3. Obtain a leakage current measurement device

A leakage current measurement device is a tool that every marina owner should have. In fact, per the 2020 National Electrical Code® these devices are required where there are more than three receptacles that supply shore power to boats. This allows the boats themselves to be tested to see how much current is leaking into the water from the boat. However, they will only work to prevent hazards from the boats if marina owners have them and use them.

 

So remember, inspecting electrical systems is the first line of defense against this silent killer that can turn fun into tragedy without warning. Testing the lifesaving devices like GFCI receptacles and GFP circuit breakers can ensure they operate when we need them the most. And having the right tools to determine where the problem is coming from can also help prevent problem boats from connecting to the electrical system and putting a hazard on your shores.

 

For additional, related information, please visit NFPA’s NEC webpage.

Attention to firefighter cancer in recent years has helped to encourage a variety of efforts aimed at reducing exposure to harmful contaminants.


While cancer understandably has a way of capturing attention, it is important to note that there are additional health effects associated with the toxins produced during firefighting operations, including kidney and liver disorders, neurodevelopmental effects, decreased fertility, respiratory disease, coronary heart disease, cardiovascular disease, and more.


Furthermore, not all fires emit the same level of contaminants, and not all firefighters at the scene experience the same degree of exposure. Research has found higher levels of contaminants on the turnout jackets of personnel assigned to inside attack and search duties post-fire than those assigned to overhaul and backup; however, overhaul activities also entail significant exposure to contaminants because contaminants can be disturbed and enter the breathing zone.


The bottom line is that decontamination is an emerging issue that requires commitments from everyone. Fire departments need to provide environments that support best practices, while firefighters and fire officers must also accept responsibility for reducing exposures and limiting risk.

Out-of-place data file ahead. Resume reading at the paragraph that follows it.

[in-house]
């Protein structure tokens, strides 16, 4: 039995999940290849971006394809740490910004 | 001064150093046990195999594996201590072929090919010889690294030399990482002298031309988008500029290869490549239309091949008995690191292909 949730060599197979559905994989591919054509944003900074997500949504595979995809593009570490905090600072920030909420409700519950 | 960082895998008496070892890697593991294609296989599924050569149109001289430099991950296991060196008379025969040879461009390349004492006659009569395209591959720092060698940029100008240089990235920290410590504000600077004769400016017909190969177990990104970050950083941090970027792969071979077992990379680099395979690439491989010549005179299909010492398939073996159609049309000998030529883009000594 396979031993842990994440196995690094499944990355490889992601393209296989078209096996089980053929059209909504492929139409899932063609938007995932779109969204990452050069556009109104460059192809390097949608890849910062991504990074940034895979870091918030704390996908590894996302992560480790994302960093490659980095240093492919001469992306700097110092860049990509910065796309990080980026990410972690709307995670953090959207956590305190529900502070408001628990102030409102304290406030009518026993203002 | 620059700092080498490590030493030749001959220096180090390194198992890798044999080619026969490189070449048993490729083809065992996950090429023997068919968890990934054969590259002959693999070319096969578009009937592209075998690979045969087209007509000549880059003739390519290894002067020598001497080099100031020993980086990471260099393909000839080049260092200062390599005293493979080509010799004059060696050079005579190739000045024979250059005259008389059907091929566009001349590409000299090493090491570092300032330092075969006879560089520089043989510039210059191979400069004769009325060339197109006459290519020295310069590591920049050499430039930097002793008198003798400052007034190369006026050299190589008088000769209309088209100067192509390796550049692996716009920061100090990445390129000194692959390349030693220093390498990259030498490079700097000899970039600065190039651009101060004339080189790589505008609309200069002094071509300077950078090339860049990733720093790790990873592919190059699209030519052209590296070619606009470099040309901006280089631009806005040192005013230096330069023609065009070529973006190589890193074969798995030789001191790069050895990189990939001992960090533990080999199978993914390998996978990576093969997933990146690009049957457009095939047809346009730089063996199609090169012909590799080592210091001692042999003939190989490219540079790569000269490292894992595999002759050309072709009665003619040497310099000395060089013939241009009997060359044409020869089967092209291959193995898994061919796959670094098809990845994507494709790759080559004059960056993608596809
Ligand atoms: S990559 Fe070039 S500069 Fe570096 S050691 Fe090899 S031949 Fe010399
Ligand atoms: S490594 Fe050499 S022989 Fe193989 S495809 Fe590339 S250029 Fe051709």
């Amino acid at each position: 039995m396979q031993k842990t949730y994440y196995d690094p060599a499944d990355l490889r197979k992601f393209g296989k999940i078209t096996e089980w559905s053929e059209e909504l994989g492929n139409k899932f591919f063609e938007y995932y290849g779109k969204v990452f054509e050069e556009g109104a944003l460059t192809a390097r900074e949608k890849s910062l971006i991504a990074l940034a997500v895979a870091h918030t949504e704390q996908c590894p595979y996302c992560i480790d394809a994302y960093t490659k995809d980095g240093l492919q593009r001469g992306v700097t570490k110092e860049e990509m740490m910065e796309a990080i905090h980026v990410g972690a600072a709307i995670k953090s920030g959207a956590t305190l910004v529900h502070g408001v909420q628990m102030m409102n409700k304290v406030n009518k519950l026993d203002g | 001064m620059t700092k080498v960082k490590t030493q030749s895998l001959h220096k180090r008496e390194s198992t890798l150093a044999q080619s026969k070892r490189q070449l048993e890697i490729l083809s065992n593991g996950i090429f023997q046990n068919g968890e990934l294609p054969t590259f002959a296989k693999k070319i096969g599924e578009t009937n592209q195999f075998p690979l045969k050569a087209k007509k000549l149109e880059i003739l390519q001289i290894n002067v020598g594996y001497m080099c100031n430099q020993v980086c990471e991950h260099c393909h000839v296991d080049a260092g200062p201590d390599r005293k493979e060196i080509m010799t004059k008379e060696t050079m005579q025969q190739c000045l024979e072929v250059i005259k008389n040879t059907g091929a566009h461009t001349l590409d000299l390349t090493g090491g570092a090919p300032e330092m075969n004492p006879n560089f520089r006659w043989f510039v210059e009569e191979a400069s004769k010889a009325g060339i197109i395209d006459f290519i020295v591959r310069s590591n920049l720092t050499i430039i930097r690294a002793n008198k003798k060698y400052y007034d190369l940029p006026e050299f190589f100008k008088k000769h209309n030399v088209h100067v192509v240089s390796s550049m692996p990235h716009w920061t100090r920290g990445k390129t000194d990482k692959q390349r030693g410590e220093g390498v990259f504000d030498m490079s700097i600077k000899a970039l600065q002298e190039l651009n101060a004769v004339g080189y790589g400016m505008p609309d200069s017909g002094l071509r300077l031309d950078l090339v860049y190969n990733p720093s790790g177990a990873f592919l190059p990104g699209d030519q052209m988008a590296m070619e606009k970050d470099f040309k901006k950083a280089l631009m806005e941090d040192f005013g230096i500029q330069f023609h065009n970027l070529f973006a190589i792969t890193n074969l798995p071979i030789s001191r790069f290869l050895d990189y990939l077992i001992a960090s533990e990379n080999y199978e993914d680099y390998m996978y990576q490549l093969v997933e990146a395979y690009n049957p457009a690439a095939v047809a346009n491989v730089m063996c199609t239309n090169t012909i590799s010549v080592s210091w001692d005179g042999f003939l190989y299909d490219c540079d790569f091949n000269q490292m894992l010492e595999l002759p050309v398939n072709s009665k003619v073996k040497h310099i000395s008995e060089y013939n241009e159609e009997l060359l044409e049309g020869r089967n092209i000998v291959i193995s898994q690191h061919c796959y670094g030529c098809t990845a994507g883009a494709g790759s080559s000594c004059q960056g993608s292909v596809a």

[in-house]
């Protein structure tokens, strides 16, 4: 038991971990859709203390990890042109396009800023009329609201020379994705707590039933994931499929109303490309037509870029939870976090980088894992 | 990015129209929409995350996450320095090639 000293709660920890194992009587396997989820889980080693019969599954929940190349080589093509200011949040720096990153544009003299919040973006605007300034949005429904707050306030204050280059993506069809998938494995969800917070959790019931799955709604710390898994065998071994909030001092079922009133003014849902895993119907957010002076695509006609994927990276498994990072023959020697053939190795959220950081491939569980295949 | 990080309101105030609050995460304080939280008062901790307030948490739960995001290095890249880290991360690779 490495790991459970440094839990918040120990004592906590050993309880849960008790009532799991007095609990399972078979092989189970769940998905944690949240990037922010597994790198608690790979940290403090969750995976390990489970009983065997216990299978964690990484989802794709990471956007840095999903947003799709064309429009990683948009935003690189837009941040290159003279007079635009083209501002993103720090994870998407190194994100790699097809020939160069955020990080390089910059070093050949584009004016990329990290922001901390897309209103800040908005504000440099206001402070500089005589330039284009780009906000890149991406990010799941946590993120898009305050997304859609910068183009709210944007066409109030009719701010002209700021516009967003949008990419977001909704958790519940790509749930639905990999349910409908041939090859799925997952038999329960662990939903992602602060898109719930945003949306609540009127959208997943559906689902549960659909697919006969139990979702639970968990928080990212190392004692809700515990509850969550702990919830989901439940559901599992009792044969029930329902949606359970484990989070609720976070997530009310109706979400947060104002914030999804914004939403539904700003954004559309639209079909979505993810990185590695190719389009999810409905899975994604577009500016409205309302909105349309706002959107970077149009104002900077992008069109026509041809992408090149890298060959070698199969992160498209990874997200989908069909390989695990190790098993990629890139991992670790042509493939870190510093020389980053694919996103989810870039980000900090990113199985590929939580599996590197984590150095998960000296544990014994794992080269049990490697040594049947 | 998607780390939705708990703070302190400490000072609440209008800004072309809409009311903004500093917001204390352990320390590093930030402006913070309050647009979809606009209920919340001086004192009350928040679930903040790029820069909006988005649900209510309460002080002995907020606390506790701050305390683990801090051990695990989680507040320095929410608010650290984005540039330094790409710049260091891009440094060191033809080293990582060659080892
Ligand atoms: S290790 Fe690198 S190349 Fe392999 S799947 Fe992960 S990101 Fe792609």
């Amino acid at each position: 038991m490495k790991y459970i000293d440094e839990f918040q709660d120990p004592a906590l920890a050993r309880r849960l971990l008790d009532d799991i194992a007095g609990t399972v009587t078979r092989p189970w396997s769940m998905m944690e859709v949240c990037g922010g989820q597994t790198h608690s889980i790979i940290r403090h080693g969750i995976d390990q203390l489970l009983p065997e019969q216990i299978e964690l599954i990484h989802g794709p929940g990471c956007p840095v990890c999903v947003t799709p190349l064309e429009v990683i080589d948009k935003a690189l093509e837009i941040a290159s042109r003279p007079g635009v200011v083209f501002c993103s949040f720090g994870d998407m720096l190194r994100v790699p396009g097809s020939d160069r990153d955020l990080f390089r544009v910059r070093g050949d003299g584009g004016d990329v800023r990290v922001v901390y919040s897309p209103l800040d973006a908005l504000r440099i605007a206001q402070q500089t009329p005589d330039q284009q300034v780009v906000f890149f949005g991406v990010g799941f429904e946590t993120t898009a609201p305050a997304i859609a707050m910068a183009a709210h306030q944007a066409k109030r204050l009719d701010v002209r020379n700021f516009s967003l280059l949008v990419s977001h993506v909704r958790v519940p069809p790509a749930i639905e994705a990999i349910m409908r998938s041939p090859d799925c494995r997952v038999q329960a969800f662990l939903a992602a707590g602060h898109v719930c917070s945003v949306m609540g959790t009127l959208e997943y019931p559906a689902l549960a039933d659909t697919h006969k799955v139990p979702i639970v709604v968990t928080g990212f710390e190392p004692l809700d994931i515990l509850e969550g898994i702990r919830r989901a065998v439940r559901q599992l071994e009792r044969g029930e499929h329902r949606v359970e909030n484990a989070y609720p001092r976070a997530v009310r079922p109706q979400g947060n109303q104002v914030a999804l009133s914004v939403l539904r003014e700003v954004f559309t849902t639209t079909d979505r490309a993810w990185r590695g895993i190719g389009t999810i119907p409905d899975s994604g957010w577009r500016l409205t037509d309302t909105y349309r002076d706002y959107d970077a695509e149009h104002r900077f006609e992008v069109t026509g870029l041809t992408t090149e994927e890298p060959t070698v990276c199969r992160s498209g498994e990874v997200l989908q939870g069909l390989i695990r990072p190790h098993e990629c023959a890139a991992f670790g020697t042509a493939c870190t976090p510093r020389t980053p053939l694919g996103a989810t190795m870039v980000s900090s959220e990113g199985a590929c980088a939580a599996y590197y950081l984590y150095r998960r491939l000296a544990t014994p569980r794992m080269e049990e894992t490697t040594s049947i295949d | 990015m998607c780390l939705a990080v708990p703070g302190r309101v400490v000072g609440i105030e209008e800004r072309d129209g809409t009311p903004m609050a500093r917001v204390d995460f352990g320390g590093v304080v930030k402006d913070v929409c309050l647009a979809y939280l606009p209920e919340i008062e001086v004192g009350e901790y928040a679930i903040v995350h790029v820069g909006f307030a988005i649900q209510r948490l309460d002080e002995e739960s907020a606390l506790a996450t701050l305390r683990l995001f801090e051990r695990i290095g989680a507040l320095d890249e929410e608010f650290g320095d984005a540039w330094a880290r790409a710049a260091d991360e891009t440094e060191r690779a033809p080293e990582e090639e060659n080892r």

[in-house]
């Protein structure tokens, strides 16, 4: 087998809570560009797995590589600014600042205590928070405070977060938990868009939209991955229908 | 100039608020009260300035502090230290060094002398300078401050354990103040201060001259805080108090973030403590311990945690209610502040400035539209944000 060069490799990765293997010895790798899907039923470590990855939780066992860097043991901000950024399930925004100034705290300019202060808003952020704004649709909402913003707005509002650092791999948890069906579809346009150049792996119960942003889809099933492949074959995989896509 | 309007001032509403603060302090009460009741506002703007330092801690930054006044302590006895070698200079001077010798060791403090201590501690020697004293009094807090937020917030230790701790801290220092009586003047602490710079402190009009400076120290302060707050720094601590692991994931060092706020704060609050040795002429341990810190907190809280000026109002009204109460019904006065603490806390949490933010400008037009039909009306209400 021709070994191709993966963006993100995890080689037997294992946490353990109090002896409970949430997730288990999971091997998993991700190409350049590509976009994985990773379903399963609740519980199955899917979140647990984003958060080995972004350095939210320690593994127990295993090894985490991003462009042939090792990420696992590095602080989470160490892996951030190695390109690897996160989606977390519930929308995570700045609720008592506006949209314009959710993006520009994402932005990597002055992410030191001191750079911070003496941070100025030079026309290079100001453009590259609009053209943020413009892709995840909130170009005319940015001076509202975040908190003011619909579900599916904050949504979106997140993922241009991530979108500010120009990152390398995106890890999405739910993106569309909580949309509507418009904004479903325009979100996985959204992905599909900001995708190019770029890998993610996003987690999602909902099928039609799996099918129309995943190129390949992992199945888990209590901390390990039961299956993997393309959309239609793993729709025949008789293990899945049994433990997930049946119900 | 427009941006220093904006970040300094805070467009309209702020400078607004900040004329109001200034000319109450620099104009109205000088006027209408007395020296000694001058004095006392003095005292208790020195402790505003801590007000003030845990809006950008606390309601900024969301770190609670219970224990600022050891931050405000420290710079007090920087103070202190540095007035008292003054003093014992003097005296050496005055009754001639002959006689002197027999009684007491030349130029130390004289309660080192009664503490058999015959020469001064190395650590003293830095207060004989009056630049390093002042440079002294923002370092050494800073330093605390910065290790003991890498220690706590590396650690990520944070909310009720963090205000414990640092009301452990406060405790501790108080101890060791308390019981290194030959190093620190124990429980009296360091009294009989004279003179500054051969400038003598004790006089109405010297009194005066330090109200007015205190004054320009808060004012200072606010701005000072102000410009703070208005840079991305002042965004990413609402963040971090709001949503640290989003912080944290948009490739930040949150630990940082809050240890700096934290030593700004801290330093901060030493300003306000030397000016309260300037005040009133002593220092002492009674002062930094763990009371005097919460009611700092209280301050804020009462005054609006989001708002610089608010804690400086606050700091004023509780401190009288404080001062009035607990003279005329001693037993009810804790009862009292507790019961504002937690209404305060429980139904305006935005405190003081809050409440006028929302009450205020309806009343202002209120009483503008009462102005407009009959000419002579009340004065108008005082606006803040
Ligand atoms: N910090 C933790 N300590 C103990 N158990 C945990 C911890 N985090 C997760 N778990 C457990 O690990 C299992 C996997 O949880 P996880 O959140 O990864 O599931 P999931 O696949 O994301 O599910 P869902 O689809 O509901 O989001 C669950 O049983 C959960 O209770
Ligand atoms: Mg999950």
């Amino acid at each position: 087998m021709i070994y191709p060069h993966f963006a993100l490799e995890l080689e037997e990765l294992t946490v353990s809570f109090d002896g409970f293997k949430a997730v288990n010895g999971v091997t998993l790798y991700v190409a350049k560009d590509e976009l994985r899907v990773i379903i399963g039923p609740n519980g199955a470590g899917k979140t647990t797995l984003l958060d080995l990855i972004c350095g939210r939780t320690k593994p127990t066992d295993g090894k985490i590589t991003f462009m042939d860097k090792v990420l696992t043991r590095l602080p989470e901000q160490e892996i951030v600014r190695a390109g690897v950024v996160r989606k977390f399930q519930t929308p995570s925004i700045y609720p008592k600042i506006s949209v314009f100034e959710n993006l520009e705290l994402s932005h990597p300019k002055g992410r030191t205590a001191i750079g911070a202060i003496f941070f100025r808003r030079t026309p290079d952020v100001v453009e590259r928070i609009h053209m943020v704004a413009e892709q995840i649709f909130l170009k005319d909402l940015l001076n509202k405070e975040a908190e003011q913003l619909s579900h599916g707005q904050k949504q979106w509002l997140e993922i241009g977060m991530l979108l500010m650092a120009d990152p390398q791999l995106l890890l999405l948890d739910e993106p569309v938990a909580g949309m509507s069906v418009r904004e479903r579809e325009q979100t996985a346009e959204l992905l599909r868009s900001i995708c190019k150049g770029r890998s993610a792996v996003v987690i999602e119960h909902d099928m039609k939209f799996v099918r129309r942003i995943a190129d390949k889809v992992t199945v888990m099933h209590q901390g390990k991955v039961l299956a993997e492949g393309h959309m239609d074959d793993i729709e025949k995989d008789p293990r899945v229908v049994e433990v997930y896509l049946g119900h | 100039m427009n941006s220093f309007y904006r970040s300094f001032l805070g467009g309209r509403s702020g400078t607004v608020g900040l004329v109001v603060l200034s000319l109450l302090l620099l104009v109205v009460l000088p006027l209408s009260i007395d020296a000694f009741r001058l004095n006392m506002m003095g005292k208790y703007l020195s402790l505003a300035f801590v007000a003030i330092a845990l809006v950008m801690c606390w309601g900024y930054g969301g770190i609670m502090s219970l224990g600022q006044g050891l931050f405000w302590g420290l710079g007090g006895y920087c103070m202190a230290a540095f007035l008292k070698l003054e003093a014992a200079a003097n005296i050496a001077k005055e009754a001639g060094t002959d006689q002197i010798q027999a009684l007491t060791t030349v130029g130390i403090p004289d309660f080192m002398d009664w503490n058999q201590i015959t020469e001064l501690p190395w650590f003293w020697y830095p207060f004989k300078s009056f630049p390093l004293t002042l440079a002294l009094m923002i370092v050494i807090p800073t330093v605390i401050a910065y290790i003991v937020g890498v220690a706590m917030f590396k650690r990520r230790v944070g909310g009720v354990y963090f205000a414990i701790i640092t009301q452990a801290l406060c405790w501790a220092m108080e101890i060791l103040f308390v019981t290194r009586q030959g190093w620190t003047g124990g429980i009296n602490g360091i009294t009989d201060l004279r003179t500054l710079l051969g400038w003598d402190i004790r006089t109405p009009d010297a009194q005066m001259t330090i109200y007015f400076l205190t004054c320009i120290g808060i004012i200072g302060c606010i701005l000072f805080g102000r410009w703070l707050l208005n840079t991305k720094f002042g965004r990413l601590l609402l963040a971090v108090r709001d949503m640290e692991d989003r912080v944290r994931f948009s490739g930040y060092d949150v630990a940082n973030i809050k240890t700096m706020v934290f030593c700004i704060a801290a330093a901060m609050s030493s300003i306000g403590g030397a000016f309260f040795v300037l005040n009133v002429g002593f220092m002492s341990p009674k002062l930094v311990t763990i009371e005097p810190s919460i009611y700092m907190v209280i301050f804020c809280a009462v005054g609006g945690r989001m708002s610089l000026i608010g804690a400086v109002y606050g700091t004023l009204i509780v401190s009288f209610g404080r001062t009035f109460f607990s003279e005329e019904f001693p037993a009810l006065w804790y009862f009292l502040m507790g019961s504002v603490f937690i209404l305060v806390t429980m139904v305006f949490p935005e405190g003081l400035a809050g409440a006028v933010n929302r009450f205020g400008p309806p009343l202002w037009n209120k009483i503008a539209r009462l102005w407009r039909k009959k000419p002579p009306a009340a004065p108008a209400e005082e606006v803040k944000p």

Decontamination best practices and procedures have been shared by every major fire organization to date – but they bear repeating and sharing, over and over again. They demand commitment at the department level, ownership by first responders, and guidance at every turn by fire service leadership.


Financial resources and outdated protocols continue to hamper decontamination efforts at certain departments. For instance, not every department has the ability to purchase a second set of gear or secure proper laundering solutions; but there are a number of practices that can substantially reduce harm to firefighters. Here’s 15 that may just help save a life:

 

  1. Perform some decontamination before leaving the scene. For example, gross decontamination with an industrial scrub brush is an effective initial step to remove debris and contaminants. It should be followed by using a garden hose or low-volume fire hose to avoid contaminating personal areas of vehicles or the fire station.
  2. Clean face pieces every time they are used. Research has found contaminants on the inside of face pieces which can lead to concerning inhalation and skin contact hazards. At the fire scene, use disposable wipes for cleaning your mask.
  3. Tools and equipment should also go through gross decontamination before returning to the station in order to avoid cross contamination.
  4. Establish a personal hand washing station to be used onsite by connecting a simple diverter valve from the apparatus heat exchange to the pump panel. Stock with soap, towels, and disposable wipes.
  5. Wear under gloves and glove liners when removing and handling contaminated gear to protect your hands from absorbing toxins on PPE and equipment.
  6. To avoid cross-contamination, remove, seal and store turnout gear, including PPE, boots, gloves, masks, and helmets, in large, leak-proof plastic bags in a designated turnout compartment (separate from the cab) before entering vehicles.
  7. If possible, avoid taking your gear home or storing PPE in personal vehicles. When this isn’t possible, as is often the case for volunteer firefighters, gear should be bagged or stored in containers and stowed outside personal space or vehicles.
  8. Open bags of gear and equipment outside the station for proper off-gassing.
  9. Prioritize decontamination laundering.
  10. Shower as soon as possible following exposure.
  11. Ensure that local exhaust ventilation systems (including those that attach to apparatus to capture diesel exhaust) are in place to reduce contaminants within the station.
  12. If your station has a laundry extractor, avoid mixing contaminated gear with less contaminated gear to reduce cross-contamination.
  13. Store decontaminated ensembles in dedicated, well-ventilated areas at the station.